MASS TRAPPING SYSTEM FOR OLIVE FRUIT FLIES
The Conetrap Bactrocera captures adult olive fruit flies (Bactrocera oleae), especially females, preventing them from biting the fruit to lay their eggs and thus preventing the appearance of the larvae that would otherwise cause damage to the fruit.
A highly effective phytosanitary product (an applicator’s licence is required for purchase) for mass trapping of the olive fruit fly.
Damage can be both in terms of crop loss and reduced oil quality.
How to apply it
- 2-3 cm branch on the south side of the tree between the foliage.
- No maintenance is required.
- Traps are maintained throughout the year.
When to apply it
In spring, exactly between April and June.
How many to place
You may apply between 10 and 50 units per hectare, depending on the pest pressure, susceptibility of the variety, etc.
For areas of less than 10 ha, we recommend applying 35-50 flytraps/ha, evenly distributed.
For surfaces larger than 10 ha you may reduce the dosage (See product data sheet).
When to withdraw it
It is recommended to keep the product on the tree all year round (12 months).
After harvest, during the winter and the following spring, the flytrap continues to capture, so pest pressure for the following season will be reduced.
This is one of the main pests in olive cultivation in many of its growing areas, and its damage can be direct or indirect, as will be observable in the damage it causes.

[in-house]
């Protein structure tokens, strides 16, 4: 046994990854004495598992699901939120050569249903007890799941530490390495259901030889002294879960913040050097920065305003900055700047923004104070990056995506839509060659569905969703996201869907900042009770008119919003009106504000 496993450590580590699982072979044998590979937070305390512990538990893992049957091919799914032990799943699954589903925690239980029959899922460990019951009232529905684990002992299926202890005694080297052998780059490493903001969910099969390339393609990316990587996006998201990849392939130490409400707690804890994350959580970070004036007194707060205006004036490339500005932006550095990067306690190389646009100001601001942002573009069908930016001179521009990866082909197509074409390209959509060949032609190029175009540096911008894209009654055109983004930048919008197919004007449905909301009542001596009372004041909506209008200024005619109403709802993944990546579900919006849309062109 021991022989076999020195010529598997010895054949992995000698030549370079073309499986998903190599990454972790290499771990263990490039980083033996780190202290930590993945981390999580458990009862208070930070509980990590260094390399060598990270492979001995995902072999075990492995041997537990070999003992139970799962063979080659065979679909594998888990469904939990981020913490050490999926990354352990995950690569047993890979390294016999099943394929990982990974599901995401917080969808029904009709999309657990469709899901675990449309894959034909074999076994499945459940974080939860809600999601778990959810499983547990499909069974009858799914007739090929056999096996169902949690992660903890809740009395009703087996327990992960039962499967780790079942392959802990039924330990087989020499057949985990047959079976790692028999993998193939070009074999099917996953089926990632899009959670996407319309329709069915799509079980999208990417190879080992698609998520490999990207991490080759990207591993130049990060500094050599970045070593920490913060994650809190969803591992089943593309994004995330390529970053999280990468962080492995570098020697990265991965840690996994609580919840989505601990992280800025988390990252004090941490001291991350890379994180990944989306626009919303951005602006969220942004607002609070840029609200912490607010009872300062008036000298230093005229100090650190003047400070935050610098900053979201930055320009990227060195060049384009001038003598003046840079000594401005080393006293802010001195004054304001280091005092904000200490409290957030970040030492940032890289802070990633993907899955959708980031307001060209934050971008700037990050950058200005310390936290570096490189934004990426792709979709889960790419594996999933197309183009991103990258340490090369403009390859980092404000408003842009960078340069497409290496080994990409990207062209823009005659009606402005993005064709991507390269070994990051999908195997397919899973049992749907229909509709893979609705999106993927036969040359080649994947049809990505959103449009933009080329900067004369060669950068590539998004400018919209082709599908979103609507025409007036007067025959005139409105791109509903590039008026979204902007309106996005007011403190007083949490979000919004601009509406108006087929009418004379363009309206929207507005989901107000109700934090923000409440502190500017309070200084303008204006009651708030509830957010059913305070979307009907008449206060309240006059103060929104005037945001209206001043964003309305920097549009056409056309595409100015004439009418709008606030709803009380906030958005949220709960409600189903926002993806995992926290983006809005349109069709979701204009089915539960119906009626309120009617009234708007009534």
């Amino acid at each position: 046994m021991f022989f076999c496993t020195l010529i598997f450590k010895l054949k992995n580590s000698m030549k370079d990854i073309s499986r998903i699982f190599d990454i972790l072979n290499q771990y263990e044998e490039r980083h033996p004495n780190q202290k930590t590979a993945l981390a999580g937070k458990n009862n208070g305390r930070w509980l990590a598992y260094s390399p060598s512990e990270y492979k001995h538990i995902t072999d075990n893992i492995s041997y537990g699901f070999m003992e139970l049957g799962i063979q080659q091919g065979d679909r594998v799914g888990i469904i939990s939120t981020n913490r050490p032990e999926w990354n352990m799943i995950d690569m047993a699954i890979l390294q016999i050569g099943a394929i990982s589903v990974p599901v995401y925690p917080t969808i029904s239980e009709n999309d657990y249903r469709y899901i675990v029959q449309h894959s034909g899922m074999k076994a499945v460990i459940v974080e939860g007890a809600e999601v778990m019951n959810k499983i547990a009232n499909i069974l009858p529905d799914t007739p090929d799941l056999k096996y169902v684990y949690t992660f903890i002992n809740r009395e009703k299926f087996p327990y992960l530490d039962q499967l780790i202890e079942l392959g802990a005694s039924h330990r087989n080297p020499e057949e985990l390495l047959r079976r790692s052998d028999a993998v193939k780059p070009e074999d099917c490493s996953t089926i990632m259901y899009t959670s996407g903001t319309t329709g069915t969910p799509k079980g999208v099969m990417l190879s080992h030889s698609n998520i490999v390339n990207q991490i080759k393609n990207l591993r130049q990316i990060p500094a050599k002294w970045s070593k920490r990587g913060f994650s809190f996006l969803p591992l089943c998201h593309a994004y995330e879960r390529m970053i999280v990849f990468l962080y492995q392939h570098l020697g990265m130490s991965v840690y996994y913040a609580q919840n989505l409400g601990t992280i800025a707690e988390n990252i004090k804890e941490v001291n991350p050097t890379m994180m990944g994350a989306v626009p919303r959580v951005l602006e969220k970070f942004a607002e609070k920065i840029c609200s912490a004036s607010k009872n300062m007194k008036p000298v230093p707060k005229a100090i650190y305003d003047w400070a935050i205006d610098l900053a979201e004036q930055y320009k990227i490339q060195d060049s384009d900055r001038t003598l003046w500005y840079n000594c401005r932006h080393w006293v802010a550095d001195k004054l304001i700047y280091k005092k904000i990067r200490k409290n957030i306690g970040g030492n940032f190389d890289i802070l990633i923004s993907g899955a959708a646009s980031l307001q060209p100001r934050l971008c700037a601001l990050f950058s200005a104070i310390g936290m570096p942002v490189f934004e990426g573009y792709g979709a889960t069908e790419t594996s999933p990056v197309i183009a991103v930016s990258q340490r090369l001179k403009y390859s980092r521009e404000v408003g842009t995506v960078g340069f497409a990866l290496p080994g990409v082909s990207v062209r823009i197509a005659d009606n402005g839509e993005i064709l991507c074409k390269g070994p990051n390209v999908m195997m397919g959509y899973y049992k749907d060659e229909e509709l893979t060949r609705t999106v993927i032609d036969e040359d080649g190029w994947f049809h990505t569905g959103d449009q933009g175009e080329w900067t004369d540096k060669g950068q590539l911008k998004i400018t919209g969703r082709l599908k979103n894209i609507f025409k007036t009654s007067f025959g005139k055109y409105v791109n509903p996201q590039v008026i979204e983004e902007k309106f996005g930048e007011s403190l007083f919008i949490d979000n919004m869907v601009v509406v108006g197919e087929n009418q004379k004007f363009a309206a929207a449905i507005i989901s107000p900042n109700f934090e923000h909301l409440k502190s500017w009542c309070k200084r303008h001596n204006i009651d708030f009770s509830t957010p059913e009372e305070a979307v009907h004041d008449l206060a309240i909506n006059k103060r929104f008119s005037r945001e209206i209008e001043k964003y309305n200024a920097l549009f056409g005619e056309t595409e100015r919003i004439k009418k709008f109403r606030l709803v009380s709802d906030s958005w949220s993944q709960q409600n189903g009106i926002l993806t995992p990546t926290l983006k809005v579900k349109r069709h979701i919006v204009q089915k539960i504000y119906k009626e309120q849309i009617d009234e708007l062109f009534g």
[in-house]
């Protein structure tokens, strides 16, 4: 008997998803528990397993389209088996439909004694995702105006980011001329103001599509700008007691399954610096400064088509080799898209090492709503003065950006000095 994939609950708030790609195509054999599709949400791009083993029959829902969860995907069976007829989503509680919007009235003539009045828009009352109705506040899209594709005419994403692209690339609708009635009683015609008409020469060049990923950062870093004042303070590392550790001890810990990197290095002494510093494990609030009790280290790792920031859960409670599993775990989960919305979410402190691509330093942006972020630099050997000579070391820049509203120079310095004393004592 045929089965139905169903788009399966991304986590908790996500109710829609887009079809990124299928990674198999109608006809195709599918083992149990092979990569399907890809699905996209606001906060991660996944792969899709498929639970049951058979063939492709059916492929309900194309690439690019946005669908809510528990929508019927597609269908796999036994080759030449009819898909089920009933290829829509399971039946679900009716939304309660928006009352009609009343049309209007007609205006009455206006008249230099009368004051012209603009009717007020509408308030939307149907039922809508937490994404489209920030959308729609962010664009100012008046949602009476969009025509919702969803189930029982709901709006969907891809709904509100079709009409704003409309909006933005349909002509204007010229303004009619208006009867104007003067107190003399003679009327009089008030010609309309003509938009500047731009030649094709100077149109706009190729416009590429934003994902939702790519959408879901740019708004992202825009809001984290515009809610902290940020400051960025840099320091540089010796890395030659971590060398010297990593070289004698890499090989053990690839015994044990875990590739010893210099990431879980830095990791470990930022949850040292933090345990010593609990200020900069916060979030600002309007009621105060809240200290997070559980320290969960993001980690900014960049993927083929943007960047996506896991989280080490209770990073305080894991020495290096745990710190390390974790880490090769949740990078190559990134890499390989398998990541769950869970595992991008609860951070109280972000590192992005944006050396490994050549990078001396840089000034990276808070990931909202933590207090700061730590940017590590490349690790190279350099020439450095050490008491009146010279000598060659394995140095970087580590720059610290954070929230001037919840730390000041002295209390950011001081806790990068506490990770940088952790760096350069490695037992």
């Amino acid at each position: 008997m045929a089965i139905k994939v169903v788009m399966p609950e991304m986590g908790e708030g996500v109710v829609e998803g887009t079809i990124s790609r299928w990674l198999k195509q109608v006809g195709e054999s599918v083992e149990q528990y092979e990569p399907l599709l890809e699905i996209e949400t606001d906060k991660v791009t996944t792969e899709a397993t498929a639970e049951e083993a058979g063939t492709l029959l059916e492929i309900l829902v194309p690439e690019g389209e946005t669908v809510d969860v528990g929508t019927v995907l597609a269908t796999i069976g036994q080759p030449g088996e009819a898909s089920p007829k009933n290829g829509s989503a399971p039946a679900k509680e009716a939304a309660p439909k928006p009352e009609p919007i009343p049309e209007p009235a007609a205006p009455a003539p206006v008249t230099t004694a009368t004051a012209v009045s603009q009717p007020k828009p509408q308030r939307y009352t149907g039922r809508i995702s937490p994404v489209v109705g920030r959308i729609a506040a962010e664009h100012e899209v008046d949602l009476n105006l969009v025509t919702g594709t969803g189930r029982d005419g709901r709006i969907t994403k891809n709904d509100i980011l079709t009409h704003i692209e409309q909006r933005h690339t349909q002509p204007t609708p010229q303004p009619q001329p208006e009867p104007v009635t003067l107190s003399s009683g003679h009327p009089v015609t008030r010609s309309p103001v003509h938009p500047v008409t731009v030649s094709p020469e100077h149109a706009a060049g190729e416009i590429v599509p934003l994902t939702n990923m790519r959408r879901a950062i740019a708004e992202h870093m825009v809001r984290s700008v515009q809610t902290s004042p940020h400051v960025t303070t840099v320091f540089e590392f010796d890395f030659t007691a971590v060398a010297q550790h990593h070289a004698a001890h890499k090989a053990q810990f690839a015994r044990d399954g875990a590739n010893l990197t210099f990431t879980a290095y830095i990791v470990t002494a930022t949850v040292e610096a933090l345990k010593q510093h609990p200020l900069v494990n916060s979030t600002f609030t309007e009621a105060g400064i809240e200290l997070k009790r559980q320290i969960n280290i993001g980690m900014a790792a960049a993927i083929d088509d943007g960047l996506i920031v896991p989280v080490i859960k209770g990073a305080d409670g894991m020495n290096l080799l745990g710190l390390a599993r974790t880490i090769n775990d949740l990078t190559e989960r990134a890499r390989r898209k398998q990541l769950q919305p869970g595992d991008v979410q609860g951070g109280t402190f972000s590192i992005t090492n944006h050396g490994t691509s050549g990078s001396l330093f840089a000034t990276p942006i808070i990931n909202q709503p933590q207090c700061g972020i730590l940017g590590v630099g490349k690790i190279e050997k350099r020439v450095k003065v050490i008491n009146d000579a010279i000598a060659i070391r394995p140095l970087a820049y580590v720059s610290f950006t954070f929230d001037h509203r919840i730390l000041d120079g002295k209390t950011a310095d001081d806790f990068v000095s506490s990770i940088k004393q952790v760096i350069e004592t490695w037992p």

There is a varietal susceptibility, although it is not a determining factor; the size of the olive is usually linked to this susceptibility.
The fruit fly is a diptera of the family Tephritidae.
- Adult. It is easy to identify, being brownish-brown in colour with a characteristic whitish plate on the upper part of the thorax and two others on the sides, just at the base of the wings. The wings are transparent with a black spot on the tip, a distinguishing characteristic of this species. Its size is about 5 mm. The female has the ovipositor at the end of the abdomen, a feature that allows the sex of the adult insects to be identified.
- Eggs: It is 0.7 to 1.2 mm long, elongated and slightly flattened at the base, with a small whitish tubercle which is important for the respiration of the embryo.
- Larva: It is the typical dipteran; legless, white and with a very small head, difficult to distinguish from other fly larvae, up to 8 mm long.
- Chrysalis. Elliptical in shape and 3.5 to 4.5 mm long, its colour varies from creamy white to reddish yellow.
The initial damage occurs only on the fruit and can be direct, such as a decrease in production, or indirect, through the loss of quality of the oils produced.